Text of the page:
The construction of Tail Flick Analgesia experimentation equipment and accompanying software
This project is under construction and so is this page. Check back for updates.
What is Tail Flick Analgesia?
Tail flick analgesia is an experiment performed on rodents to test pain response. "In this test a rodent subject is restrained; its tail is exposed to a heat source; and the latency to flick its tail away from the noxious stimuli is recorded." More information can be found here.
Why Are We Constructing This Equipment?
- Tail flick test equipment is less expensive to build than to out right purchase.
- Why not? The experience should be both fun and challenging! Having limited experience with lamp stack, this is, if nothing else, a way to be exposed to it and explore it with the passion of completing a real world, useful piece of equipment.
Description of Operation
The arduino is controlling the heat lamp bulb via the relay via input from the photosensor. A user input will activate the arduino which will then turn on the heat lamp bulb. The heat lamp bulb, directed at the rodents tail, will eventually cause the rodent to flick its tail thus exposing the photosensor to the light emitted by the heat lamp. The arduino then immediately switches the relay back to the off position, turning off the heat lamp bulb, recording the time from initialization to photo sensor detection, and also recording the temperature from the temperature sensor located adjacent the photo sensor. Temperature and time data will be sent wirelessly via the arduino wi-fi shell.
On the right is the current incarnation of the arduino and components. Currently we are waiting on parts and so have substituted a few things we had lying around to check the program functionality. The relay we are using is DPDT and controls an LED instead of a heat lamp. The program is initialized by the press of a button and the relay makes an audible click while switching the red LED from off to on and back to off again. Next, the photosensor, once exposed to light, should switch the red LED on, indicating that the arduino is waiting for input from the photosensor. Once received by the arduino, this input deactivates the relay switch and the experiment is over, displaying time and temperature readings across the serial monitor. Initially there was an unknown error causing the the relay to not switch off once activated. It turned out that as the day progressed and the sun moved across the sky, the values for the photosensor light and dark state had changed, and so we incorporated a calibrate button that takes the average of the light and dark values and sets it as the activation value. This may add an extra step to the testing process, however, it ensures proper equipment function in different light environments as well as accuracy of data.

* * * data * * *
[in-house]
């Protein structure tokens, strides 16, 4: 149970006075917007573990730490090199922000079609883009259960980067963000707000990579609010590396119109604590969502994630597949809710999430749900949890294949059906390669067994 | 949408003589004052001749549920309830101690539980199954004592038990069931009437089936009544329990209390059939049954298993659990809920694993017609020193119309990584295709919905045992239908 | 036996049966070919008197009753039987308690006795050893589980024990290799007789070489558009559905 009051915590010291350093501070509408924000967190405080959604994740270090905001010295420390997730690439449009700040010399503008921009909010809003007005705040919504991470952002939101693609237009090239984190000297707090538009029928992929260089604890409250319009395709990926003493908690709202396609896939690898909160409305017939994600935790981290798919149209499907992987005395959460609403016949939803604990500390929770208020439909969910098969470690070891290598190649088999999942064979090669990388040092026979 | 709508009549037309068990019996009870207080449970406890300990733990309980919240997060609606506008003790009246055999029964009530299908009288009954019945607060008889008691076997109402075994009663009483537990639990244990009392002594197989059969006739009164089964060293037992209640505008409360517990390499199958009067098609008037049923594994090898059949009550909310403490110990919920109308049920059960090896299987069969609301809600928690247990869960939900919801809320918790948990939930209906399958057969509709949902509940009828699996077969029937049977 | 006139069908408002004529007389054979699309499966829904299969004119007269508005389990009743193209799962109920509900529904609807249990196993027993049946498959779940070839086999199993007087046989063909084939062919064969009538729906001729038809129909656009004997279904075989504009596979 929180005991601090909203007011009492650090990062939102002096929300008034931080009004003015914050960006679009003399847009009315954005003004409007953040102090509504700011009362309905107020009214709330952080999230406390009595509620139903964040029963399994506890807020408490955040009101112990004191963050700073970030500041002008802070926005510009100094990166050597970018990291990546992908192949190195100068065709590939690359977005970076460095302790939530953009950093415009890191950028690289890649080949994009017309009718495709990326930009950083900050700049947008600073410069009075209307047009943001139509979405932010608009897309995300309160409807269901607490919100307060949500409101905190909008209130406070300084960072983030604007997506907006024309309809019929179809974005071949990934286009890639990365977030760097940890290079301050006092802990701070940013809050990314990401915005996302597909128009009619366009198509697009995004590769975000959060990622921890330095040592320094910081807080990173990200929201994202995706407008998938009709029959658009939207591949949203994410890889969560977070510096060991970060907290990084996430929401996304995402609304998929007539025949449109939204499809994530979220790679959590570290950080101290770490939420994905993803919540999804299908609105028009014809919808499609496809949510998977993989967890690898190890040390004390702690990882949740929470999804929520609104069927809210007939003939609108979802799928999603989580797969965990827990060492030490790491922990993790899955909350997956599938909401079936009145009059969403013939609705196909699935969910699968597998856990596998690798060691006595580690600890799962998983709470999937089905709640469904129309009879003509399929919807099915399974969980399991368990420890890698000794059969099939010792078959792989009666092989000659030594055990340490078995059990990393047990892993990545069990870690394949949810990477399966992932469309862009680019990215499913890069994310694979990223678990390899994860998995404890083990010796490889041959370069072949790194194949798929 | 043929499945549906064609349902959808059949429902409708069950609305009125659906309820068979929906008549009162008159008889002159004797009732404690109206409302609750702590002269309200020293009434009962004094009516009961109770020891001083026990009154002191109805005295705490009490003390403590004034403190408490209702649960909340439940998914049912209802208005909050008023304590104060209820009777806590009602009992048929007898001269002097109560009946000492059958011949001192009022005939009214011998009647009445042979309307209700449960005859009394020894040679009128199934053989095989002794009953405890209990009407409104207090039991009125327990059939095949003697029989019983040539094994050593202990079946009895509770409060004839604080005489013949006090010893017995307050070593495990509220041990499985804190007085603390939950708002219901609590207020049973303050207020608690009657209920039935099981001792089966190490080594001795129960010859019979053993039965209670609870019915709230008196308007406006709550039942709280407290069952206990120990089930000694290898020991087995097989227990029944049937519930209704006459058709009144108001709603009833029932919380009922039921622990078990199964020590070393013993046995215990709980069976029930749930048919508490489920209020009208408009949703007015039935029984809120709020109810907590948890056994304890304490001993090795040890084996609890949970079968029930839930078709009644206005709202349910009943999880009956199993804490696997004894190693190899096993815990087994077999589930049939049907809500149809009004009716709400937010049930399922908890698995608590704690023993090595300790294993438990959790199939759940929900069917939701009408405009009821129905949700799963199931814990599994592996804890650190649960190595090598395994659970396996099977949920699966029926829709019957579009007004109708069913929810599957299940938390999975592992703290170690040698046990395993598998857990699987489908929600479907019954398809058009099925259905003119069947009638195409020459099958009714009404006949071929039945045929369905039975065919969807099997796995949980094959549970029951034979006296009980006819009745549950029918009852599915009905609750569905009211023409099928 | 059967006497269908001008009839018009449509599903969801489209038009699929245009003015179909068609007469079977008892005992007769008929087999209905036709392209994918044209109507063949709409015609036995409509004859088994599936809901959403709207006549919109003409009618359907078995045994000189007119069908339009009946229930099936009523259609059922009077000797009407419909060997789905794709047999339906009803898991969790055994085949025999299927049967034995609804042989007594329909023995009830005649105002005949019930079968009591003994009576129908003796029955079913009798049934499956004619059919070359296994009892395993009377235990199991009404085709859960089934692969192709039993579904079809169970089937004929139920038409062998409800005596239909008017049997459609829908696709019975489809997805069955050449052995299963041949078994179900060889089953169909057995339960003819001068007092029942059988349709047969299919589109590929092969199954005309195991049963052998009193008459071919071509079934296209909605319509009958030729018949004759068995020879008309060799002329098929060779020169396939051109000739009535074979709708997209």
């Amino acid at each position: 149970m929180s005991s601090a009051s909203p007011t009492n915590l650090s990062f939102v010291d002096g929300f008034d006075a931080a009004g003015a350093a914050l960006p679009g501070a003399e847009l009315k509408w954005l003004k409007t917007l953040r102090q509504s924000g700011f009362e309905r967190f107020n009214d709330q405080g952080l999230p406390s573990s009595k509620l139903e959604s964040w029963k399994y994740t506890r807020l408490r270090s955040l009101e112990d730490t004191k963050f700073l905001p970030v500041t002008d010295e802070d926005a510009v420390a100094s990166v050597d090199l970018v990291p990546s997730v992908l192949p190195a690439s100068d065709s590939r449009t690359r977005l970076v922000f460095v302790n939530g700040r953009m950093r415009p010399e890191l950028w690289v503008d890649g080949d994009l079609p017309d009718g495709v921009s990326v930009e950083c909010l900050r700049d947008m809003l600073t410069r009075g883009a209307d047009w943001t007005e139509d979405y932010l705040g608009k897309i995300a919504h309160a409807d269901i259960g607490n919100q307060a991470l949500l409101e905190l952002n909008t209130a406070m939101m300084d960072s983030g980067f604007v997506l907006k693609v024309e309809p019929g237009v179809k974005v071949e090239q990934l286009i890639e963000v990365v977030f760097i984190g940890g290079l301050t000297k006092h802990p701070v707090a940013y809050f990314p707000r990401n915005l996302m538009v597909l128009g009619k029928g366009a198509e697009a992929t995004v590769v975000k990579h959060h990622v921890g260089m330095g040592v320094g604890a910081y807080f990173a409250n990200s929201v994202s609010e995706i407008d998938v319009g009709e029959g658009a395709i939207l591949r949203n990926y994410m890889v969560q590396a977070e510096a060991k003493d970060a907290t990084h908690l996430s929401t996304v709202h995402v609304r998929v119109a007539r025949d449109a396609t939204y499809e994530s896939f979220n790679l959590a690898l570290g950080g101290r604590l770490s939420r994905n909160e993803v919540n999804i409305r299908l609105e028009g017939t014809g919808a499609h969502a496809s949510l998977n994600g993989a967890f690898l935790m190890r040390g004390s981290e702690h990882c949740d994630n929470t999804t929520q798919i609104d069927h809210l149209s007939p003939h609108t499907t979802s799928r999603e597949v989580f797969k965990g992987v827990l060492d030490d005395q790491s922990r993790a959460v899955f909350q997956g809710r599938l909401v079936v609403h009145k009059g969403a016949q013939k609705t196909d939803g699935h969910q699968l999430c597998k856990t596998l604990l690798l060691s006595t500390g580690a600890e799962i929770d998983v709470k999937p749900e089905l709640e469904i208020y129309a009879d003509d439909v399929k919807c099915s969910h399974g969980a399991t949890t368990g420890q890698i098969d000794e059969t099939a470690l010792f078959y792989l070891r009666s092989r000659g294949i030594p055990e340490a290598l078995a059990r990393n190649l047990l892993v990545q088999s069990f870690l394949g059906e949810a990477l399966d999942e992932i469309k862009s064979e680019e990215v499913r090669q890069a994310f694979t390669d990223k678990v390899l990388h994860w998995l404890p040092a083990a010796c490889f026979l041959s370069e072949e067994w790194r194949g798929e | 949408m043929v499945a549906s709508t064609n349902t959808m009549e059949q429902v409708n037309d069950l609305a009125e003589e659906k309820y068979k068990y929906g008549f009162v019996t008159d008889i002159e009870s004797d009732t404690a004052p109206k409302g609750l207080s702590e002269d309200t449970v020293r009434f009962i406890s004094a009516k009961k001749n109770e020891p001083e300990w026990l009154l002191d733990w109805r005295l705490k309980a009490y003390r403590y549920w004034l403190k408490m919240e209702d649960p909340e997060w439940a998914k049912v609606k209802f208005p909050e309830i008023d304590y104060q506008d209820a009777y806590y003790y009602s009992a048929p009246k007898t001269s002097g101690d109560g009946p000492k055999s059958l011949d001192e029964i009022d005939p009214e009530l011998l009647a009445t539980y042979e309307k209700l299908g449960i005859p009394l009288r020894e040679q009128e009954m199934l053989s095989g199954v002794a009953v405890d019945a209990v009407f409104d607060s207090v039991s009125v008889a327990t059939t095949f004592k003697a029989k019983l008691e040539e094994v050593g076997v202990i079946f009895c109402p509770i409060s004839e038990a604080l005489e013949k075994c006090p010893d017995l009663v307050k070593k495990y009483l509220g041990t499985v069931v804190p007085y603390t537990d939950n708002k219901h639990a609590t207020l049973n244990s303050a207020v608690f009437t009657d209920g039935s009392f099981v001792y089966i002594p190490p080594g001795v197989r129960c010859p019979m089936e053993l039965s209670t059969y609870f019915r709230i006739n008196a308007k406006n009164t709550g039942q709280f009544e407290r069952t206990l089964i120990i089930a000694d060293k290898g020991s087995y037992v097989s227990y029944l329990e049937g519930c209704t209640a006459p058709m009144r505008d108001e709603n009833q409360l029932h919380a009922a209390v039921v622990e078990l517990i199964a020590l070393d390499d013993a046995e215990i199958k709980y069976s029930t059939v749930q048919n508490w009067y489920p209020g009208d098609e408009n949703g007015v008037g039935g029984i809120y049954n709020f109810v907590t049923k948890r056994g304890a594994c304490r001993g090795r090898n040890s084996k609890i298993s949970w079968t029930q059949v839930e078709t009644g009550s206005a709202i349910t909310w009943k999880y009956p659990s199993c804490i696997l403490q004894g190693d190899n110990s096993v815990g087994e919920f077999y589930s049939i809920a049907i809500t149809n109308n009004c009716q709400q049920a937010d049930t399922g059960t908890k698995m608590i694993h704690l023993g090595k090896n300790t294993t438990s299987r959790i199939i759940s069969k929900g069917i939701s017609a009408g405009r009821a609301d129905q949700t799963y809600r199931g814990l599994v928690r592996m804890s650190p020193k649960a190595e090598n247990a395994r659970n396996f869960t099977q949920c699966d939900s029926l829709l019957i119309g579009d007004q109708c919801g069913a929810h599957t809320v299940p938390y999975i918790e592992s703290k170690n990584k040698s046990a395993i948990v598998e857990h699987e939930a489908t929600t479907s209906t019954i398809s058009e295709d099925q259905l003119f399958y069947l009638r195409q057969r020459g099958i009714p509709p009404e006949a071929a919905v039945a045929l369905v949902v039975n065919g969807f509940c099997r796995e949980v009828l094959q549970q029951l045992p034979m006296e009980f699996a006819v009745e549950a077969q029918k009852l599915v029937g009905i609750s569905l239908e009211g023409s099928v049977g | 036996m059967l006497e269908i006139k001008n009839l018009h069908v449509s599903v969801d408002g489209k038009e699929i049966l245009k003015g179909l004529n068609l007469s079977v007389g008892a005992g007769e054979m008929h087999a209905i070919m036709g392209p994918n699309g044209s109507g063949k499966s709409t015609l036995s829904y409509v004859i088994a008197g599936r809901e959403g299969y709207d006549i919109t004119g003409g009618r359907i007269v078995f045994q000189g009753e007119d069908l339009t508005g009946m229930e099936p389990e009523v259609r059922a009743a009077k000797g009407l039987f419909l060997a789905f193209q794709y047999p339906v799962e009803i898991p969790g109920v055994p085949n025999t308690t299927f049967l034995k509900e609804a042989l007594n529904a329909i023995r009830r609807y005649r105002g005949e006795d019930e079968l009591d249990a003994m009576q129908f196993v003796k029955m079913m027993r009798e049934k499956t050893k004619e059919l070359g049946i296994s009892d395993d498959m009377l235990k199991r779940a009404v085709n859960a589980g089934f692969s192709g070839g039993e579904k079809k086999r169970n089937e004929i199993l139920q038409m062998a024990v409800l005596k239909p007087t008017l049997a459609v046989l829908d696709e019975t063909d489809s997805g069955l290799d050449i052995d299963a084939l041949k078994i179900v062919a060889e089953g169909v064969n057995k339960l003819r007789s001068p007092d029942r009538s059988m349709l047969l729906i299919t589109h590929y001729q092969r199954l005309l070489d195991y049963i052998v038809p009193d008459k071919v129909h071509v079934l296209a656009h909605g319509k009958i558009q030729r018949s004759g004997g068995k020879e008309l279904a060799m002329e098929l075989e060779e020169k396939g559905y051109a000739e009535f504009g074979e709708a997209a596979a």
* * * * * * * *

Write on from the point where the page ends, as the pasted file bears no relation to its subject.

The materials for this projet include:
- Arduino Uno
- Photo resistor
- 5-10kΩ light
- 200kΩ dark
- Temperature Sensor
- in line with standard plugs
- Switching: 15A @ 125VAC
- Input: 3-12VDC, 3-30mA
- 1kΩ resistor
- 1A 50V
- 0.7 Voltage Drop
- 250 Watt heat lamp bulb
- Bulb Fixture
- Lamp cord
- Arduino wifi Shield
- DC adapter to power the arduino
- Input 100 - 240VAC 0.3A
- Output 9V 1A
- Arduino C
Lamp stack will be used in recording and storing data and the software derived in these languages will be created by us. The Arduino code was adapted from here.